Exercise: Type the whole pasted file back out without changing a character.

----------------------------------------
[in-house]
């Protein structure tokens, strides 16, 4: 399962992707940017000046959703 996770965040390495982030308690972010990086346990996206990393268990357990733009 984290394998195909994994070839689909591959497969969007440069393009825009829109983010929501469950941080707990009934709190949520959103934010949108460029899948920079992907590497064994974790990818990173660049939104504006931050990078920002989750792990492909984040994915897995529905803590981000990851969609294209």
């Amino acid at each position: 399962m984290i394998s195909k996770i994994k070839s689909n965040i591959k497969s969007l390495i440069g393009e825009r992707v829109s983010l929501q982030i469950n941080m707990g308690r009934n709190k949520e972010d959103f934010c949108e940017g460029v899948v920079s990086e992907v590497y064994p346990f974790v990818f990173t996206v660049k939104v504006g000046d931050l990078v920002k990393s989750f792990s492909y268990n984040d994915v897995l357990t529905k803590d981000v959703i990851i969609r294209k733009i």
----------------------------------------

[in-house]
């Protein structure tokens, strides 16, 4: 399962992707940017000046959703 996770965040390495982030308690972010990086346990996206990393268990357990733009 984290394998195909994994070839689909591959497969969007440069393009825009829109983010929501469950941080707990009934709190949520959103934010949108460029899948920079992907590497064994974790990818990173660049939104504006931050990078920002989750792990492909984040994915897995529905803590981000990851969609294209």
């Amino acid at each position: 399962m984290i394998s195909k996770i994994k070839s689909n965040i591959k497969s969007l390495i440069g393009e825009r992707v829109s983010l929501q982030i469950n941080m707990g308690r009934n709190k949520e972010d959103f934010c949108e940017g460029v899948v920079s990086e992907v590497y064994p346990f974790v990818f990173t996206v660049k939104v504006g000046d931050l990078v920002k990393s989750f792990s492909y268990n984040d994915v897995l357990t529905k803590d981000v959703i990851i969609r294209k733009i």